From Ventilation Service
Ventilation systems provide the means to distribute air within a building in order to maintain indoor air quality. In addition to controlling temperature and humidity other elements constitute a functioning indoor climate. The air needs to be constantly processed to remove dust, dilute odors, and, provide fresh outside air to replace the carbon dioxide that builds up in spaces where people gather.
How it works
Metal ductwork, along with a controllable series of dampers and actuators distribute intake air as necessary to maintain indoor air quality.
Buildings generally last much longer than their originally intended use - occupancy patterns change with new tenants, air safety standards evolve, and in some cases ventilation demands are drastically altered, like accommodating food service in what was formerly office space. These changes can result in building ventilation that no longer serves the occupants needs, requiring a change in the air balance, distribution system or specialized components.
The components of an efficient ventilation system are:
- Fresh air - Although some outside air is needed to replace the stale air that accumulates in a building, pushing a high volume through the building is the “brute-force” method for creating satisfactory indoor air quality, and is also by far the most expensive. During long cold winters, this translates into a high consumption of energy to preheat the fresh air to the indoor temperature. Targeting fresh air into zones based on occupancy patterns and Co2 levels can cost effectively achieve required indoor air quality.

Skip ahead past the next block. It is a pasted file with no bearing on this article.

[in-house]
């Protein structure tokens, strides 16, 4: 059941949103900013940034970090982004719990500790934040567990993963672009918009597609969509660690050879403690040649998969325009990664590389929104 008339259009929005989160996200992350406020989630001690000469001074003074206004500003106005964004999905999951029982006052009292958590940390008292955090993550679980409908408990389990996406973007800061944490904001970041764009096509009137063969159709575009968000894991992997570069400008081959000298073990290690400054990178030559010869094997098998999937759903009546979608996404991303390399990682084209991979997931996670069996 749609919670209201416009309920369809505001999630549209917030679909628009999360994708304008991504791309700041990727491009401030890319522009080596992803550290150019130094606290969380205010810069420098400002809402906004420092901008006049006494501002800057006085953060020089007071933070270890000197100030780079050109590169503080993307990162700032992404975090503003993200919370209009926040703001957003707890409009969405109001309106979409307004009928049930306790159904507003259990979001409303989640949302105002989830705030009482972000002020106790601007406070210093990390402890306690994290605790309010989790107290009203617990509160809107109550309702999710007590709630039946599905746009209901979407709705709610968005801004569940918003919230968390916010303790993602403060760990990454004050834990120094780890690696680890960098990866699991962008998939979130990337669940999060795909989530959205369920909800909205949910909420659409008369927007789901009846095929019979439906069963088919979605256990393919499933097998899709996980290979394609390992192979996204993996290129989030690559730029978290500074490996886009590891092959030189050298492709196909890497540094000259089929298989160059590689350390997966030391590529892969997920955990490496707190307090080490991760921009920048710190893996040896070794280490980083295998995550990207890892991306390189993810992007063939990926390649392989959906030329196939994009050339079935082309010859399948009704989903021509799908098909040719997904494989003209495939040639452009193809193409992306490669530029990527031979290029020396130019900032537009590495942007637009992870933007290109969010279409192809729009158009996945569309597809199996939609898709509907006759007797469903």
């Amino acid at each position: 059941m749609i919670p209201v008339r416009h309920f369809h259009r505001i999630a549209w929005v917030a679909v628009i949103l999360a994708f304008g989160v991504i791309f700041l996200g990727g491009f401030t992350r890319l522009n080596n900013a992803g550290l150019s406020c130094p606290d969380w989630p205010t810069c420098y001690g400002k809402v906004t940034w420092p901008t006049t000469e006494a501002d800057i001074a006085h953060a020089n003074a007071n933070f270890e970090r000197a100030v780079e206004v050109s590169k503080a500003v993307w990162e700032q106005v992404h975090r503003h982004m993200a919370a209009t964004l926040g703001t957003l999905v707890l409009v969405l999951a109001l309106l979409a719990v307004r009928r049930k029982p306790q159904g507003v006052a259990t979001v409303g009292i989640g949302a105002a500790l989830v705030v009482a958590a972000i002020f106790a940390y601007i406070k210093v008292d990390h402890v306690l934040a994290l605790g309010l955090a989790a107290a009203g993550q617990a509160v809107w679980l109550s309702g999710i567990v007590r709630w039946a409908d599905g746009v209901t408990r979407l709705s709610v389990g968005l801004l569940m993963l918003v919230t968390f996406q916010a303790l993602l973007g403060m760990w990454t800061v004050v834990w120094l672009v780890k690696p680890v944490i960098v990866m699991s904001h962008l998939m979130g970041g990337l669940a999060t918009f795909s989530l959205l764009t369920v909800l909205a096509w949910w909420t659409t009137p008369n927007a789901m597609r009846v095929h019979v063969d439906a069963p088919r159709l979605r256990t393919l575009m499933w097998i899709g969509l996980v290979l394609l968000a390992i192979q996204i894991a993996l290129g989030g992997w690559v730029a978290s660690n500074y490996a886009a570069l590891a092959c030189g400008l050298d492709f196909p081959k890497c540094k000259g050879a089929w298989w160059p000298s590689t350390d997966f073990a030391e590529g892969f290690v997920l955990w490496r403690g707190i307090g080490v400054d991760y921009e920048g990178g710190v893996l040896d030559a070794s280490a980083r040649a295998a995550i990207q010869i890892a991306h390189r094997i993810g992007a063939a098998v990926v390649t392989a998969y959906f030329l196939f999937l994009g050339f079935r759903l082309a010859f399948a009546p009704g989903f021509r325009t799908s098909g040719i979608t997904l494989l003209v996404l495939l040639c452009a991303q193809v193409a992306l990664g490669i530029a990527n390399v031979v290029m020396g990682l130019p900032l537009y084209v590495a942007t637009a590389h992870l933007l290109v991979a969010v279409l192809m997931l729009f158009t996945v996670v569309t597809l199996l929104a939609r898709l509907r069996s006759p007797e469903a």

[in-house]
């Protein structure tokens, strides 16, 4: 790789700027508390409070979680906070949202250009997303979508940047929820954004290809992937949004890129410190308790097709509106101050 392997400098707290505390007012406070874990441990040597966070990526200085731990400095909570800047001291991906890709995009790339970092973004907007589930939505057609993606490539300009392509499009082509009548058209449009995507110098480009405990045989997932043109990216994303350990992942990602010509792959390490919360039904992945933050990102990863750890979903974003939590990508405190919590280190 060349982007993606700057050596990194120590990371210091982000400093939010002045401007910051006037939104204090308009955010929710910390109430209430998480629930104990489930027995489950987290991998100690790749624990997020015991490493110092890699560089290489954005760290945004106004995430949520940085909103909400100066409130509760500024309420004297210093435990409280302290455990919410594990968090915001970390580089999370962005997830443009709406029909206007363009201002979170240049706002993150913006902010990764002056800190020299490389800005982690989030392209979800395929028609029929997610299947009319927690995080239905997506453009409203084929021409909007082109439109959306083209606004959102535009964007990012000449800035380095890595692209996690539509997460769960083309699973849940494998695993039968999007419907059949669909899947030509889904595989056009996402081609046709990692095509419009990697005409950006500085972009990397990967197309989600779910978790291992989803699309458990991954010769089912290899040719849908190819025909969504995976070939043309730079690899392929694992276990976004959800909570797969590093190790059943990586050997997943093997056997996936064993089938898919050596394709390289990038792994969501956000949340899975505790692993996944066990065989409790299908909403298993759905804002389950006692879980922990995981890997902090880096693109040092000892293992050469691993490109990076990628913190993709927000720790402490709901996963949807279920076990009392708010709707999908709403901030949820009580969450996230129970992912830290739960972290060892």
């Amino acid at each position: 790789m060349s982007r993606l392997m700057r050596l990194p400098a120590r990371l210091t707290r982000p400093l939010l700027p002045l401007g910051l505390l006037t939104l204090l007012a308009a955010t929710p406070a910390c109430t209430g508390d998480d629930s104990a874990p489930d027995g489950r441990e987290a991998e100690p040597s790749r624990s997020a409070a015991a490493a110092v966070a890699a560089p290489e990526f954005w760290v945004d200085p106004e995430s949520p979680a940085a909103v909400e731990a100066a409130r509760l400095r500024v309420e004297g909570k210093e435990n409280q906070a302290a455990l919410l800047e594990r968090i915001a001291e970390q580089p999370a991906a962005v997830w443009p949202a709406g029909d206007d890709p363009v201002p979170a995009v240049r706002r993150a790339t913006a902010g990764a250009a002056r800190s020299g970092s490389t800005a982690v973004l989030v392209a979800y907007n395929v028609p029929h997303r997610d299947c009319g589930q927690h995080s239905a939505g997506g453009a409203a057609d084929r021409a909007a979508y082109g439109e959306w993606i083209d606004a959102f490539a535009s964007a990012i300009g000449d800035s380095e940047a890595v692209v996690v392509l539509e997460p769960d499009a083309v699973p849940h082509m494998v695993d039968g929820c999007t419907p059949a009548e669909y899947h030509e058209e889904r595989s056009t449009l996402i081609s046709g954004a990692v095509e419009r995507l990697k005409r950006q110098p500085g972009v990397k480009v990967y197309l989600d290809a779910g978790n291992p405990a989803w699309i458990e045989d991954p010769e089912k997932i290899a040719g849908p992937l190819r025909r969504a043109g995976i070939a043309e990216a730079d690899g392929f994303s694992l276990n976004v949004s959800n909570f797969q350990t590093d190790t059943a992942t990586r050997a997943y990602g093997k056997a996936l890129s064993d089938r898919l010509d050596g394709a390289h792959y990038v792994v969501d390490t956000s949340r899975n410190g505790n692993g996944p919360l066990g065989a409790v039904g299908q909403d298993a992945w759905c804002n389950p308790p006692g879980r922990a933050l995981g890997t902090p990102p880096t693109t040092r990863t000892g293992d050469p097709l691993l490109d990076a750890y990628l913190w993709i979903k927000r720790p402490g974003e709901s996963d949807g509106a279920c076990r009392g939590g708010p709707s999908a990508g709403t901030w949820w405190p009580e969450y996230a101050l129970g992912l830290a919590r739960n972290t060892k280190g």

- Filtration - Effective filtration can significantly improve air quality. Choosing the right material and filter size is critical in maximizing the collection of airborne pollutants. Recognizing that the installation must provide safe and easy access for maintenance ensures that the system remains effective and operational over a buildings lifecycle.
- Dust Collection and Source Capture - Typically associated with manufacturing, this is filtration on an industrial scale. Collecting dust or larger particles at the point where they are generated insulates the larger building system from the extra task of filtering the byproducts of that process. This not only results in a smaller investment, it can often carry the additional benefit of lower maintenance with self-cleaning or centrifugal particle collection systems. Source Capture systems such as arm collectors near welding stations or closed room work environments with built in collectors (ex. paint booths) ensure that toxic byproducts from production do not leak into the indoor air supply.
- Pressurization - Controlling the movement of air can be very effective in isolating zones that require extra attention. This demands an understanding of the whole building in order to retain a delicate balance with all fan systems working in concert. This can reduce the cost of dealing with a small zone within the building. Restaurant kitchens, areas within hospitals and laboratories are prime examples of areas that require containment through pressurization.
- Ensuring that a buildings indoor air quality complies with government regulations and industry best practices
- Allows zone control in order to match higher air flows with higher occupancy
- Properly Balanced Ventilation Systems reduces the additional load on existing heating & cooling systems, by properly distributing generated heat and cooling
- Proper Ventilation controls building pressures reducing air infiltration. This prolongs the life of the building envelope while maintaining comfort.